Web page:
IR35 - Back to first principles.... IR35 - Back to first principles....
Page 1 of 15 12311 ... LastLast
Posts 1 to 10 of 146
  1. #1

    bored now

    eek's Avatar
    Join Date
    Jun 2010
    Location
    😂
    Posts
    22,919

    Default IR35 - Back to first principles....

    Reading the discussion document again (its too hot outside and unless I do it now I'll only have to do it later) I'm struck by a simple question....

    What do all the parties actually want from the issue / IR35 marketplace?

    HMRC - want as many people as possible paid by PAYE especially those who work for companies who force self employment or support staff to pretend to be self employed when clearly working like permanent staff... They also what as much money as possible (but that goes without saying)...

    Some companies - want people to be bogusly self-employed to save them costs and responsibilities.

    Consultancies and our end clients - want contractors either for specific periods / projects (to fill a resourcing or skills gap) or because the market can't provide those skills within the permanent market

    Us - we want to be freelance because of our skill sets (or possibly just the cash). We pretend to be able to provide substitutes for the sake of it, happily use Moo and try to ignore the whole SDorC thing.

    Other freelancers - may simply want to know who their employer is and being treated as an employee (examples from the CAB bogus employment survey are available)...

    Some freelancers - are actually permanent staff but want the tax saving options and flexibility..

    We know that every test HMRC have used for IR35 is insane and has made things worse. The question is can we identify the view point from all participants (I'm probably missing loads in the few actors above) and see if there are some sane features that could be used instead...
    Last edited by eek; 22nd August 2015 at 15:31.
    merely at clientco for the entertainment

  2. #2

    Contractor Among Contractors


    Join Date
    Sep 2012
    Posts
    1,230

    Default

    Good set of questions, and analysis.

    It's struck me for a while the missing link is integration.

    A genuine freelancer/contractor/consultant won't be integrated into the client business.

    An interim manager might be, slightly separate discussion.

    But the integration question could well solve 80% of cases to a common sense conclusion.

    Years ago I remember a HMRC status inspector telling me about a case he had in where a cafe claimed the waitress was a freelancer, and another where the secretary in a building company was self employed. These cases, along with the low end mass transfers (which I refer to as the polish car valeters) clearly fall the wrong side of integration.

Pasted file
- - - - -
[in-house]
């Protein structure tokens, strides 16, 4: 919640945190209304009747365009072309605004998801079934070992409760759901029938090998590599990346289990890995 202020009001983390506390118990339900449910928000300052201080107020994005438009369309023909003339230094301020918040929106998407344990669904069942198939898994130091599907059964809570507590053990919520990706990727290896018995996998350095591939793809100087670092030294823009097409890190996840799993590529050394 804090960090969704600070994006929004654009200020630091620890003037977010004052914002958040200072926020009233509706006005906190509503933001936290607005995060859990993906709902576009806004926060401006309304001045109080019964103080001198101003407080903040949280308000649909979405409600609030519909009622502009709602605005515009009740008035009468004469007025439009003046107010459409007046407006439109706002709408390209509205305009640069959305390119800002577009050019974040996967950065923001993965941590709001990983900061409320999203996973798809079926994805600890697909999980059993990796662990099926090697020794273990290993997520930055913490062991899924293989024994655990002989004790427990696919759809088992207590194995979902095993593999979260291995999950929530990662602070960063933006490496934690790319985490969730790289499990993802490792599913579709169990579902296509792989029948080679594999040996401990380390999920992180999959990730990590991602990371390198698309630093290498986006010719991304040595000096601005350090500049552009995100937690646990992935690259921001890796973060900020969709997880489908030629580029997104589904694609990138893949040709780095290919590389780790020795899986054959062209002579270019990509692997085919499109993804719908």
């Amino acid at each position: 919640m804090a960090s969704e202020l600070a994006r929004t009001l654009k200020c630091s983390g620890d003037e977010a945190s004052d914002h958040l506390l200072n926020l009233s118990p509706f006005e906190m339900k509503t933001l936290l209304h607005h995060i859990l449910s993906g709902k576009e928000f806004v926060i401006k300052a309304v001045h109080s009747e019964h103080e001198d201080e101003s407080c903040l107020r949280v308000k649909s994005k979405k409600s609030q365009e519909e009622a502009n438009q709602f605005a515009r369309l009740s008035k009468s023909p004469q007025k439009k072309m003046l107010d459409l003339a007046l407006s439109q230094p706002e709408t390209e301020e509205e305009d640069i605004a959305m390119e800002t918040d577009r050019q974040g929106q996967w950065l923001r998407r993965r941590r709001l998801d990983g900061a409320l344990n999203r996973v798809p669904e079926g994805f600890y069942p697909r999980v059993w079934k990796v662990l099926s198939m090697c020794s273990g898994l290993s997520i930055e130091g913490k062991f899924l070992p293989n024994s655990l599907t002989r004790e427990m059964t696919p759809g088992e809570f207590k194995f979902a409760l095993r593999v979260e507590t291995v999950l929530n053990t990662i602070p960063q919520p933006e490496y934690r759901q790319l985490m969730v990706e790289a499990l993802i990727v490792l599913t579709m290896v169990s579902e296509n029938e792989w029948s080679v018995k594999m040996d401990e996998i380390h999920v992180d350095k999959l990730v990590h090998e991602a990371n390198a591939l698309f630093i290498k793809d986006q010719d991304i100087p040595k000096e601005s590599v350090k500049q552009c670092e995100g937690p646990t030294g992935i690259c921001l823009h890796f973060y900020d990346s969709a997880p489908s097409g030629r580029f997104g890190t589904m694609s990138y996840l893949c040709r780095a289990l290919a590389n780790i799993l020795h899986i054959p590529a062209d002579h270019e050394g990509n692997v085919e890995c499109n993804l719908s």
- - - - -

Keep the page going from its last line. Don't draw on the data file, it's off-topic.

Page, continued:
3. #3

    More time posting than coding


    Join Date
    Jul 2015
    Posts
    257

    Default

    I dunno why there can't be a very simple time based rule, if you are at one client for longer than X months - you are classed as a employee (temporary or otherwise), if you are there for less you are a freelancer.

    Highly simplistic, but gets around low end "outsourcing" done by large companies to drop their NI bill.

    If you are on a gig which is likely to last longer than X months, then you and client know that walking into it (or during extension talks) and make the relevant arrangements.

    Problem comes that some projects do last 2 years +, but then I would argue that in reality in that time, no matter how much you pretend otherwise you are part of the furniture and should swallow the implications. I know a lot of perm jobs that don't last longer than that.

  4. #4

    Default

    Quote Originally Posted by Jessica@WhiteFieldTax View Post
    Good set of questions, and analysis.

    It's struck me for a while the missing link is integration.

    A genuine freelancer/contractor/consultant won't be integrated into the client business.

    An interim manager might be, slightly separate discussion.

    But the integration question could well solve 80% of cases to a common sense conclusion.

    Years ago I remember a HMRC status inspector telling me about a case he had in where a cafe claimed the waitress was a freelancer, and another where the secretary in a building company was self employed. These cases, along with the low end mass transfers (which I refer to as the polish car valeters) clearly fall the wrong side of integration.
    What do you have in mind in terms of defining "integration"? One aspect is being "part-and-parcel". Another is delivering specialist services or services that are not the main business of the client or not being delivered by equivalent staff through a different mechanism (i.e. permies). The former could be relatively benign for the majority of contractors. The latter, particularly the presence of permies doing the same or a similar job, could be a rather difficult and divisive test. It depends whether you believe that temporary staff doing a similar job to other permies should be on payroll, regardless of whether the work they are doing is project based on not. My personal view is that some form of "project-based" criterion would also catch a lot of the egregious cases you refer to. In other words, if you're doing work for a defined project with a discrete scope and timeframe, that should be acceptable (although it doesn't address the issue of SDC).

  5. #5

    Default

    Quote Originally Posted by Danglekt View Post
    I dunno why there can't be a very simple time based rule, if you are at one client for longer than X months - you are classed as a employee (temporary or otherwise), if you are there for less you are a freelancer.
    Because it's silly and arbitrary and is established as having no bearing on employment status. Depending on the industry in which you're engaged, it's likely discriminatory too, because projects will have a defined scope and timeframe that defies any "simple time based rule", especially something on the order of months. Having something project-based seems reasonable, but something time-based is a non-starter, probably also from HMRC's perspective, as short-term "temps" will often be subject to a high degree of SDC.